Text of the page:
Shrivatsa System

From Growing Horizons

The Shrivatsa System has originally been developed by the Indian Space Research Organization, who was looking for a cheap, but powerful propulsion system during the 2010s, compared to the powerful, but expansive nuclear thermal propulsion used by the other space going nations. In its basic form the Shrivatsa system is a mini magnetospheric plasma propulsion system (M2P2), making use of a magnetic sail inflated in size by a plasma, increasing the thrust of a conventional mag sail. As the size of the field expands with growing distance to the sun, its thrust remained constant. A welcome side effect of this method of propulsion is the magnetic field as well as the thin plasma within provides increased protection against solar and cosmic radiation.

The first use of the Shrivatsa propulsion system was a M2P2 sail with a diameter or nearly five thousand kilometers outside of Earths magnetosphere, resulting in a constant thrust of 40kN on the entire trajectory, allowing the spacecraft to reach Mars within 40 days\footnote{The constant acceleration was 0.1m/s² or about 0.01g.}.

Following this success other space agencies began to develop similar systems and the next step for the system was the Chinese Feng Hao system, which augmented the plasma within the sail by use of specially produced Smart Dust Nodes. These Nodes were of the cubic millimeter class, containing optical and EM sensors, full mesh networking capabilities, solar and magnetic energy harvesting system and had the ability to move within the M2P2 system. They were also designed to have a programmable reflectivity, allowing to further augment the thrust of the magnetic field. Additionally, the independent movement capability allowed recovering about 99 percent of the Nodes. While augmenting the thrust of the M2P2 system is t he main use of the Nodes, they have many additional uses. With their meshed sensors they are useful as large aperture optical instruments and long baseline radio antennas, and can be used to monitor the outside of a spacecraft.

Until the development of the first Talaria He-D Fusion Thrusters in the late 2050s, the Shrivatsa system has been the main propulsion system of most space powers and corporations, but was retained afterwards as a backup system. The propulsion effect of the Shrivatsa system is also the reason for the massive Chinese missions into the Main Asteroid Belt and to the Outer Planets in the 2030s and 2040s, largely searching for alien artifacts.

During the time of its use as primary propulsion system, crews discovered many additional uses for the Smart Dust Nodes. The programmable reflective properties of the Nodes allowed them to spoof optical and EM sensors alike by sensory ghosts within the Magnetic Field, with the ability to project a blurry version of the parent spacecraft during the later stage of these sort of experiments. While the optical sensors of a spacecraft and the Node Mesh network itself can distinguish these sensory ghosts from the parent spacecraft, smaller sensors could reliably be spoofed, getting the interest of the various nations militaries.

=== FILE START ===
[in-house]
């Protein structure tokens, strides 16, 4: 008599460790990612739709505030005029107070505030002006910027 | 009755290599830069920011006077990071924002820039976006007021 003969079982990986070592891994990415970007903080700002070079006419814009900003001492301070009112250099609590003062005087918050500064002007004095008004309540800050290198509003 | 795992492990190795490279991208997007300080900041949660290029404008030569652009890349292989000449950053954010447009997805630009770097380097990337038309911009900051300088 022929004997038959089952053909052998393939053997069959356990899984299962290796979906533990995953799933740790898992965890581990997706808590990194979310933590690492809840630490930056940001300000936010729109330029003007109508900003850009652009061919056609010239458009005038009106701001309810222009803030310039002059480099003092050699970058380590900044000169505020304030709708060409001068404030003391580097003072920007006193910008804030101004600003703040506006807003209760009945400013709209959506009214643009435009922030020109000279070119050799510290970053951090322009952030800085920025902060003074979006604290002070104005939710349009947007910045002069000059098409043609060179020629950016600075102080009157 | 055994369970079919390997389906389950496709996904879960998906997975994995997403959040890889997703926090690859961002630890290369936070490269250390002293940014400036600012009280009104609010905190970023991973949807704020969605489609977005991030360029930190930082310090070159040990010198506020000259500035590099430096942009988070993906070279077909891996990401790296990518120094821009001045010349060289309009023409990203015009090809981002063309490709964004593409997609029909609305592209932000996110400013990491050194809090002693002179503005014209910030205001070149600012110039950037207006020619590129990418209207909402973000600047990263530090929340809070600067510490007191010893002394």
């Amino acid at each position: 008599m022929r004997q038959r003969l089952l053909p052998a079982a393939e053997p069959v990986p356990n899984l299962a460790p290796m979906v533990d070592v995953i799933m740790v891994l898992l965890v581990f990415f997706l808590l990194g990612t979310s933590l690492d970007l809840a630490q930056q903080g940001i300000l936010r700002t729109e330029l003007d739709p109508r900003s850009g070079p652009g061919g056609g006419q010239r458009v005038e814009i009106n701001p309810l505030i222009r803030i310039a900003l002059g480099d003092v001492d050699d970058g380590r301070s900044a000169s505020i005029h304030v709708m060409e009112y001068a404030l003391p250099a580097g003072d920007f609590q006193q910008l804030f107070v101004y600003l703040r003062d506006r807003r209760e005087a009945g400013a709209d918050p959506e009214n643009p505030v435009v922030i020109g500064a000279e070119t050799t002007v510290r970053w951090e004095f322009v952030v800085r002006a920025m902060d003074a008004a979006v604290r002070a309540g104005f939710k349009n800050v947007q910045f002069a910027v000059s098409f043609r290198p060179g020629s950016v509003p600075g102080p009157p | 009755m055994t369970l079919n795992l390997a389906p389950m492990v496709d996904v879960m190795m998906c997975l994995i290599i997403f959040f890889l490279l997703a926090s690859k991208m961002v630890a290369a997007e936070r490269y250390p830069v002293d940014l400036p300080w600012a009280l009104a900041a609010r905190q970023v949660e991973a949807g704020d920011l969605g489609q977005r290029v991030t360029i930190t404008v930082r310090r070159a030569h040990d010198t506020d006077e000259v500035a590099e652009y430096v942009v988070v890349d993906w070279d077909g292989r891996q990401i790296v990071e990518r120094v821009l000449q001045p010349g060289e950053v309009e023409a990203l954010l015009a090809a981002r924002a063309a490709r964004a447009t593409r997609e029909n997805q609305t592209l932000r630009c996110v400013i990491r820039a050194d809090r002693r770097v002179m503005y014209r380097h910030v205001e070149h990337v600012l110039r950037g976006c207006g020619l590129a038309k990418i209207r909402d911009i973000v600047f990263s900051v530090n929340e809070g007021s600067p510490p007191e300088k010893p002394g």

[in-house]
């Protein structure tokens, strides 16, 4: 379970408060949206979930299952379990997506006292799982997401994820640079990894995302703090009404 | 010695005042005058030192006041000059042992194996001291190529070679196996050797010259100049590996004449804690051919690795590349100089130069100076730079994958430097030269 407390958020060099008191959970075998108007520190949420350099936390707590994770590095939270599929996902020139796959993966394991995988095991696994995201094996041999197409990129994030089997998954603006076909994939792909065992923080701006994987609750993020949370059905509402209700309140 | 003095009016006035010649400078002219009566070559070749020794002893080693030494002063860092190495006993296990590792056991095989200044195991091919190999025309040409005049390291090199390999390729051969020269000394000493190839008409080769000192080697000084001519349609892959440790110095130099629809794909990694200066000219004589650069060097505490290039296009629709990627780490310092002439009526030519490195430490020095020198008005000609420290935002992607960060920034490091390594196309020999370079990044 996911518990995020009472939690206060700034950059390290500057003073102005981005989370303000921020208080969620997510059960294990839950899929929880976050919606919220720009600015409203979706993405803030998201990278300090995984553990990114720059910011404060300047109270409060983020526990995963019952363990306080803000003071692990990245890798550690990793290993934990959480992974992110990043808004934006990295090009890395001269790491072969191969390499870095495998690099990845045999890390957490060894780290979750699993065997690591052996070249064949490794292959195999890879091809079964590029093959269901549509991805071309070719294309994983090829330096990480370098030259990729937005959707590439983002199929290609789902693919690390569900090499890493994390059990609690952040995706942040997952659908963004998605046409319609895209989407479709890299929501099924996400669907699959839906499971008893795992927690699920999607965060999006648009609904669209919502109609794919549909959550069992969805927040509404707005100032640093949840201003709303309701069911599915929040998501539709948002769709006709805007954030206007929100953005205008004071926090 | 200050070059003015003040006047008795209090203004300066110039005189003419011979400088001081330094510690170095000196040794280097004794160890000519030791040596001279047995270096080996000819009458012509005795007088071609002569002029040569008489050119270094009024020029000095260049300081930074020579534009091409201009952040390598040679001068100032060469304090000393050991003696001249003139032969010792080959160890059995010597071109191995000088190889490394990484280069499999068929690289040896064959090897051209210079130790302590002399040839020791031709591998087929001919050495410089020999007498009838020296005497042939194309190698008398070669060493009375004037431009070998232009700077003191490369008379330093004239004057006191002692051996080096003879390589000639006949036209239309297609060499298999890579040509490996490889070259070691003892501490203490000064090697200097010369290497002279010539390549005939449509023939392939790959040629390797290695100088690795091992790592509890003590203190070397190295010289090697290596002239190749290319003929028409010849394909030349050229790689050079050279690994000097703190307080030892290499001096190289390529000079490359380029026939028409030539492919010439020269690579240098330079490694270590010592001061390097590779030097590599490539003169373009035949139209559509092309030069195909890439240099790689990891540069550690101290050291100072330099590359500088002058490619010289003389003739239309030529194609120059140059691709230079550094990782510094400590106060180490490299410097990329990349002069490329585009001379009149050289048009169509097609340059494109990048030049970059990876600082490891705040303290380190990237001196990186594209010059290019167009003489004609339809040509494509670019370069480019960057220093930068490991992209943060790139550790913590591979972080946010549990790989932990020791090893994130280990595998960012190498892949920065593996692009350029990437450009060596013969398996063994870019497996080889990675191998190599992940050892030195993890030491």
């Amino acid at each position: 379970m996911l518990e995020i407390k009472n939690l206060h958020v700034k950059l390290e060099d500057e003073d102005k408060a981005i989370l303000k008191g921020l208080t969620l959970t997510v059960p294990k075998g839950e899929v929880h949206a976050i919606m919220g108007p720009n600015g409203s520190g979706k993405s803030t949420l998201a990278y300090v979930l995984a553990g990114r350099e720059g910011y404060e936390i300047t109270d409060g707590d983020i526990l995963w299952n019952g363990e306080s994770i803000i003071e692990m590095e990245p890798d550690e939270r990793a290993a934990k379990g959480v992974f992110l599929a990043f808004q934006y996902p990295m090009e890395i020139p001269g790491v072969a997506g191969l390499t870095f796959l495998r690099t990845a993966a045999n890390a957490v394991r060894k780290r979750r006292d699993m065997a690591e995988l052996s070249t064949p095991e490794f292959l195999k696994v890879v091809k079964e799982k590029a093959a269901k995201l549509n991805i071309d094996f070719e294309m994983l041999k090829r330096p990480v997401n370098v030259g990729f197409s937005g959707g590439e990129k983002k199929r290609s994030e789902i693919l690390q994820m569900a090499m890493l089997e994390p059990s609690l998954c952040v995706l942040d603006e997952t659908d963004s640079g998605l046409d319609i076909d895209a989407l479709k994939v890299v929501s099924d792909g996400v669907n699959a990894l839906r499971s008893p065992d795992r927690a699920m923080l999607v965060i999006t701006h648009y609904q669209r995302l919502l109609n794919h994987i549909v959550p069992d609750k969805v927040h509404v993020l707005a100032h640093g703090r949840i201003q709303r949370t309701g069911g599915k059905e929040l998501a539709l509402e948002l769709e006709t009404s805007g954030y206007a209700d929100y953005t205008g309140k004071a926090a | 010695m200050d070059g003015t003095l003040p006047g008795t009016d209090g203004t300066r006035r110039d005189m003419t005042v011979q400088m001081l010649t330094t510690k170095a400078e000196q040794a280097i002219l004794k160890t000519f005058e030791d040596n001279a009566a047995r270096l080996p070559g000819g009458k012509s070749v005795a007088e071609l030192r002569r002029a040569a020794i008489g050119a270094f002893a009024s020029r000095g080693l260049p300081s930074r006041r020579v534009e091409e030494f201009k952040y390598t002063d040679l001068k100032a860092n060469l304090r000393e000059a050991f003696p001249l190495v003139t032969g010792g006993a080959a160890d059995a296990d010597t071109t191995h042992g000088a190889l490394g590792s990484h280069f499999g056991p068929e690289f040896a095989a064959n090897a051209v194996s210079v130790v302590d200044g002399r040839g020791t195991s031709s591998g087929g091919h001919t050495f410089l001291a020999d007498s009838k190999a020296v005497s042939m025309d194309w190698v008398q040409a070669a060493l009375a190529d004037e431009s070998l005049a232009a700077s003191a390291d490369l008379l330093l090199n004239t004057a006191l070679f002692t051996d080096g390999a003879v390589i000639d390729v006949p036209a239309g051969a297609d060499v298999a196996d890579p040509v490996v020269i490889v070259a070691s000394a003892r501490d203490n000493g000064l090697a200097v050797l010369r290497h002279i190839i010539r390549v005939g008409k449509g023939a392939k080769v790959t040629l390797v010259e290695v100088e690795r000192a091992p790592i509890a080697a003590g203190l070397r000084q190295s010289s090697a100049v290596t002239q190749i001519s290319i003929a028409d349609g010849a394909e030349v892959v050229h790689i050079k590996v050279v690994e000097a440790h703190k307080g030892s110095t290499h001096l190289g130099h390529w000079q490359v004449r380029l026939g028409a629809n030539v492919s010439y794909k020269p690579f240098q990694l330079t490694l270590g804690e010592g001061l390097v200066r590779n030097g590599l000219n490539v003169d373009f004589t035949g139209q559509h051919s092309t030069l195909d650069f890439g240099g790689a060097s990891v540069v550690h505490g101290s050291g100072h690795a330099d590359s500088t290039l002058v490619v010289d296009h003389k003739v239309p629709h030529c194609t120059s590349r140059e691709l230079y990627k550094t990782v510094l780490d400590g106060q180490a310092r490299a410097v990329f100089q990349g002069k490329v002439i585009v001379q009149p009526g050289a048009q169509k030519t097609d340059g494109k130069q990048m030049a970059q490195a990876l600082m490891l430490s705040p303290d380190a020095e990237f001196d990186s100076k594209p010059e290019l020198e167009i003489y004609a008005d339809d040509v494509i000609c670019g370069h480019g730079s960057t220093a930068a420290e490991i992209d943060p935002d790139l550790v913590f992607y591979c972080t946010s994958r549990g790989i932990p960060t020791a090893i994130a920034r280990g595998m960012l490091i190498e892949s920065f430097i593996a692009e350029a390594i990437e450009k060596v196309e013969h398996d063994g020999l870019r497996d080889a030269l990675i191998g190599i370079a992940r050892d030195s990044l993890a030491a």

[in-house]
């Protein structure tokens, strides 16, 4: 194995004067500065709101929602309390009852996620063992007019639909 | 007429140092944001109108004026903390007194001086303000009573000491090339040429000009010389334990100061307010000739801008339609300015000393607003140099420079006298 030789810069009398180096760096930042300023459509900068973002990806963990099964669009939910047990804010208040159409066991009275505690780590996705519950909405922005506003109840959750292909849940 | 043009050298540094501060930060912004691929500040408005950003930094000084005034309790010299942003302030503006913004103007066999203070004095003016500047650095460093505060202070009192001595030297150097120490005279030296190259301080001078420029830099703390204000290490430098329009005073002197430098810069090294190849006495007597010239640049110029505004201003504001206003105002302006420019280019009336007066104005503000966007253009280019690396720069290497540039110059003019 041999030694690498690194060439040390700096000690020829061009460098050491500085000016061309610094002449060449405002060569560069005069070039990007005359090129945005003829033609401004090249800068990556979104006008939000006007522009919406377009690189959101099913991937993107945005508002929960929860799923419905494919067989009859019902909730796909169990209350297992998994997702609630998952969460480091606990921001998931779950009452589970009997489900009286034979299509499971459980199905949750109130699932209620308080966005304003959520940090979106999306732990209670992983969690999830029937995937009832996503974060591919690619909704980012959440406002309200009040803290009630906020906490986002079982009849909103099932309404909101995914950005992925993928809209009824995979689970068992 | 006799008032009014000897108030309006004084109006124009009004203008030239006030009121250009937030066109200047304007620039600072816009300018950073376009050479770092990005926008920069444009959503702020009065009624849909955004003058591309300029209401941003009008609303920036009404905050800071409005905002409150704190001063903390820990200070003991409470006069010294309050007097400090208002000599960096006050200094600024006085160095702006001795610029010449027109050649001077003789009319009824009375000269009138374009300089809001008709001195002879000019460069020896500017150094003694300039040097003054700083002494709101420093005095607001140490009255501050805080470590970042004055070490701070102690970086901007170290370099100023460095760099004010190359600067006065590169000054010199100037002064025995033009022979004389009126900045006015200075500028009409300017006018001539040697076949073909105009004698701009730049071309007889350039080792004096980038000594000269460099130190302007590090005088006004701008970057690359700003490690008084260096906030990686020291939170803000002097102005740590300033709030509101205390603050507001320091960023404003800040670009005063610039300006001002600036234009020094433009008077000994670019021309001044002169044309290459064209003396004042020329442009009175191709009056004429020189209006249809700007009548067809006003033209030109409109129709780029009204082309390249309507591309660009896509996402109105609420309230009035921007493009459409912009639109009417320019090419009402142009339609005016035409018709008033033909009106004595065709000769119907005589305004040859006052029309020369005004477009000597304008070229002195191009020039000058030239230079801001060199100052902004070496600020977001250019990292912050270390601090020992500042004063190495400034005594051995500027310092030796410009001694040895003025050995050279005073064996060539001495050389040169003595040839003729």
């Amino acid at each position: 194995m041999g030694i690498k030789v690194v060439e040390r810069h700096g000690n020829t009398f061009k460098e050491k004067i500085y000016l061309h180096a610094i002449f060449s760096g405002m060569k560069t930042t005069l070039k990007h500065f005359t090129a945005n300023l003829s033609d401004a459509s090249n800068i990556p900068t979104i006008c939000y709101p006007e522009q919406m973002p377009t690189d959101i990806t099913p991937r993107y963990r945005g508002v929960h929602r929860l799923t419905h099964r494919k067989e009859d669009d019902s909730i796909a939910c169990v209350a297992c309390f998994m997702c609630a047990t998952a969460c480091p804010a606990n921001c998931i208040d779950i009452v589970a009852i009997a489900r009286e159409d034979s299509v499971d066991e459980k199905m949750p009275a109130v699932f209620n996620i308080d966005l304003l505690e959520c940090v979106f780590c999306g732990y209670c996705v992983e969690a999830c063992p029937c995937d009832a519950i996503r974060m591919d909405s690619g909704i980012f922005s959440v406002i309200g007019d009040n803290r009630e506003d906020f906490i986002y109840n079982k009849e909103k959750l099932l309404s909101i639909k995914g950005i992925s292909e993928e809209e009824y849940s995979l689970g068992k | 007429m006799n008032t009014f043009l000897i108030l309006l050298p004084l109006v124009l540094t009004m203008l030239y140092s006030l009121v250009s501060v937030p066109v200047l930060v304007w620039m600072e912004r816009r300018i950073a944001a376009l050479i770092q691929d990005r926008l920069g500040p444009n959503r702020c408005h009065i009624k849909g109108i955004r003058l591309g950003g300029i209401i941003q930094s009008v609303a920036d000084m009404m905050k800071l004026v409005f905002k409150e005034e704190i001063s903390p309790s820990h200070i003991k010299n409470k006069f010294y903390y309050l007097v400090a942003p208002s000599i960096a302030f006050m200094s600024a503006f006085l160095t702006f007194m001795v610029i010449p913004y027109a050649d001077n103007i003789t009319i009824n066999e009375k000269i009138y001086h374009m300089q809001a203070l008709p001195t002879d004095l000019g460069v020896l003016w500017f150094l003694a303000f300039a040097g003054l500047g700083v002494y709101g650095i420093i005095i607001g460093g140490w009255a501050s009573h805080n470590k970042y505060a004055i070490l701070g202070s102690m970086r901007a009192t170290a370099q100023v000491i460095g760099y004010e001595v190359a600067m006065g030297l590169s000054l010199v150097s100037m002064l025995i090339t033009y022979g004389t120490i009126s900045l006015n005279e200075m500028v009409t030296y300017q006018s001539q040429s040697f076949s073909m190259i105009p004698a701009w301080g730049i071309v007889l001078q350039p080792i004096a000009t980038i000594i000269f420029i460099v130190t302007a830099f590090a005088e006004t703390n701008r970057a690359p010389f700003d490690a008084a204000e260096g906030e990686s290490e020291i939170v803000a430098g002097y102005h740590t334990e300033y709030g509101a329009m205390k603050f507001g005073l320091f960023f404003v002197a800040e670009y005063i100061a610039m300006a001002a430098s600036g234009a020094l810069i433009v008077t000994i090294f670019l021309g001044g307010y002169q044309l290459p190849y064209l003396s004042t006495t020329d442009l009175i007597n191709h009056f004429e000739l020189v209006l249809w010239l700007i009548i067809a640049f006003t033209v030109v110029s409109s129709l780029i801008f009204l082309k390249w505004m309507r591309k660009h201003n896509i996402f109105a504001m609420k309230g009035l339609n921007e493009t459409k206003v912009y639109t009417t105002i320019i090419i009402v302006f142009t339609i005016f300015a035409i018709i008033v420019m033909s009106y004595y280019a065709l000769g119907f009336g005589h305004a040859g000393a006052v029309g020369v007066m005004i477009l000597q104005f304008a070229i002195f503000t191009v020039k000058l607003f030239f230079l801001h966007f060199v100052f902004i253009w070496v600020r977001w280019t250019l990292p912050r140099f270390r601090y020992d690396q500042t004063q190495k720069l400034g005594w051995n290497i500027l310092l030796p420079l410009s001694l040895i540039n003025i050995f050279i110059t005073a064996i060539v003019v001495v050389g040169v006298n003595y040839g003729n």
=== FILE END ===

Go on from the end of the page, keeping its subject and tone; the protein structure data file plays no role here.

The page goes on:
Extensive tests showed the Shrivatsa system has various military applications. Aside from the extended optical and sensory capabilities from the Smart Dust Nodes and protection of most forms of radiation, it provides an almost 75 percent protection against particle beam weapons due to their vulnerability to magnetic fields, with the effectivity of Cabasa Howitzer type nuclear warheads being reduced by up to 50 percent. A limited thermal blooming within the plasma can affect a laser beam, as well a partial reflection from the Nodes. Usually the effectivity of lasers is reduced by up to ten percent. Missiles and drones can be successfully be spoofed by sensory ghosts projected within the magnetic field, though usually the parent spacecraft of these weapon systems provide additional guidance. Conventional kinetic energy weapons are only affected if they are using metallic projectiles, but most national militaries have moves towards ceramic smart projectiles.

The mini magnetospheric field itself used to be projected by a large ring of magnetic coils in the aft part of a given spacecraft, but it has been replaced by the ring coils of the Heim-Feynman Event Generator.

It is of interest to note none of the non-human sentient species known to humanity has been the only one to develop this multi-use system.